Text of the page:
For decades now, the Walt Disney film version of Felix Salten's Bambi has broken young viewers' hearts as they are forced to confront life's harsh realities through the death of young Bambi's mother. Though this moment is tragic, it is not the emotional crux of the story in Austrian author Salten's original 1922 text. Instead, the lens widens, deepening readers' understanding of the forest as an interconnected web of life. This fresh translation from the German by Damion Searls highlights the relationship between human behaviors and the destruction of the wilderness. Salten makes the loss of Bambi's mother feel natural, whereas the removal of the old oak is depicted as raw, rough and unnecessary: "All of us who lived there had to feel, and watched how He bit through the old oak with a gigantic twinkling tooth. The tree screamed from its wound, it was so loud, and it kept screaming, and the tooth was screaming too.... It was horrible to hear. Then the poor beautiful tree toppled over." This, too, will break hearts.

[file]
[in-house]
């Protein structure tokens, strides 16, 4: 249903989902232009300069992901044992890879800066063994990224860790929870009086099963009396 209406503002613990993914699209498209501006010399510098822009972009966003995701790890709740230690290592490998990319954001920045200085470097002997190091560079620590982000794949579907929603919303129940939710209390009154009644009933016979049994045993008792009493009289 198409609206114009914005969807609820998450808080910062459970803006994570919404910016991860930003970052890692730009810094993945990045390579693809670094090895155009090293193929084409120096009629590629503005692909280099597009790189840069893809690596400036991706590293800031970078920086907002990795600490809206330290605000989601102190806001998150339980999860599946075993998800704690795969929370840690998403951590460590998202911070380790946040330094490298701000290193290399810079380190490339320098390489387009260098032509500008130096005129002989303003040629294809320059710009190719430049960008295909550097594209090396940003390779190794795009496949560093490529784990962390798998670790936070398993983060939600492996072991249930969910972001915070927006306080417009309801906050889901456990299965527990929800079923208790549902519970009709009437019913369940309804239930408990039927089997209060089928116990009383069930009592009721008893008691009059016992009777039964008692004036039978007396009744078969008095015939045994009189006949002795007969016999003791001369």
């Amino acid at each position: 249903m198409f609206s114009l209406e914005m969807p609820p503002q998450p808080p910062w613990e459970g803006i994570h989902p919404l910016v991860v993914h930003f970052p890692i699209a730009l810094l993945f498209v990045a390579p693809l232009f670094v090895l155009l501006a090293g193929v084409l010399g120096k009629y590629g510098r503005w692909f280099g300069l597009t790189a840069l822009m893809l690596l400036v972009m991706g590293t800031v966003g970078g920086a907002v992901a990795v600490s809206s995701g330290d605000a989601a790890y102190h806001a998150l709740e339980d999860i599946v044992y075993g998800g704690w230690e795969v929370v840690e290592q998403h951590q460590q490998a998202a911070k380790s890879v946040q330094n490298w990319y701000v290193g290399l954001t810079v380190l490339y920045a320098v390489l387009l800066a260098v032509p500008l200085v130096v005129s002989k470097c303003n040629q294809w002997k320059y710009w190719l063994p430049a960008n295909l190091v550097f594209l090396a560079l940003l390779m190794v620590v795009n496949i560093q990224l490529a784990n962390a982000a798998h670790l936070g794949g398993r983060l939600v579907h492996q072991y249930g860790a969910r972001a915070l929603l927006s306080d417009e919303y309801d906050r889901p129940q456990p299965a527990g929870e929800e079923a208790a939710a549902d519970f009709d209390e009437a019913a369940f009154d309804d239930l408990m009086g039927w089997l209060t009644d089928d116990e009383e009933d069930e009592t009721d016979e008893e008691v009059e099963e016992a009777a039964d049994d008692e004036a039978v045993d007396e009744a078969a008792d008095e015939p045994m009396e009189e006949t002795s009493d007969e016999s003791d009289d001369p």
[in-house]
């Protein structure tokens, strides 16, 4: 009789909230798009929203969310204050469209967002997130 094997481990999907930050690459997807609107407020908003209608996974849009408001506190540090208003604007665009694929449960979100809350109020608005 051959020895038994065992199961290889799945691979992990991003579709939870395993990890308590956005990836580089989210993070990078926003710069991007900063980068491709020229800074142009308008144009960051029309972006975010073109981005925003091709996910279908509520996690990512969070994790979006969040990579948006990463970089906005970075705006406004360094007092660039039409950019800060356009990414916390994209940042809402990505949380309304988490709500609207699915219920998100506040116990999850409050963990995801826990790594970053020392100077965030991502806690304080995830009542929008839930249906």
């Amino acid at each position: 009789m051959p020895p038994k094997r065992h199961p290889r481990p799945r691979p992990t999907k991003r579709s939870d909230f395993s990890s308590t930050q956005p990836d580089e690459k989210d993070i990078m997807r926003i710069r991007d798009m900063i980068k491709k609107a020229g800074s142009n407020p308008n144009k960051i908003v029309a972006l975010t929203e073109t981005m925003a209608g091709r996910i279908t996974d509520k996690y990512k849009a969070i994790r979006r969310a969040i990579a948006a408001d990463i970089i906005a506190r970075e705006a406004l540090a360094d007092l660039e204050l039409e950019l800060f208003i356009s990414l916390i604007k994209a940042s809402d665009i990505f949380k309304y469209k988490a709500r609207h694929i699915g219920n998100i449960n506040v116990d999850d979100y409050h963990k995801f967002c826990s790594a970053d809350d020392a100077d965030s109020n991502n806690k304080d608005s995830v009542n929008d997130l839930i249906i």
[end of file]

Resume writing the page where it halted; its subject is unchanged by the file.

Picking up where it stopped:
Salten's classic is suitable for young readers but would also be appreciated by adults, especially those who are drawn to stories that put human notions and ideals in their place--that is, on the edges instead of at the center of everything. As Bambi grows from doting fawn to independent deer, readers will recognize an unexpected coming-of-age story that will feel right at home in contemporary literature. Searls's translation is beautiful, lingering on vivid descriptions in stunning sentences. --Sara Beth West, freelance reviewer and librarian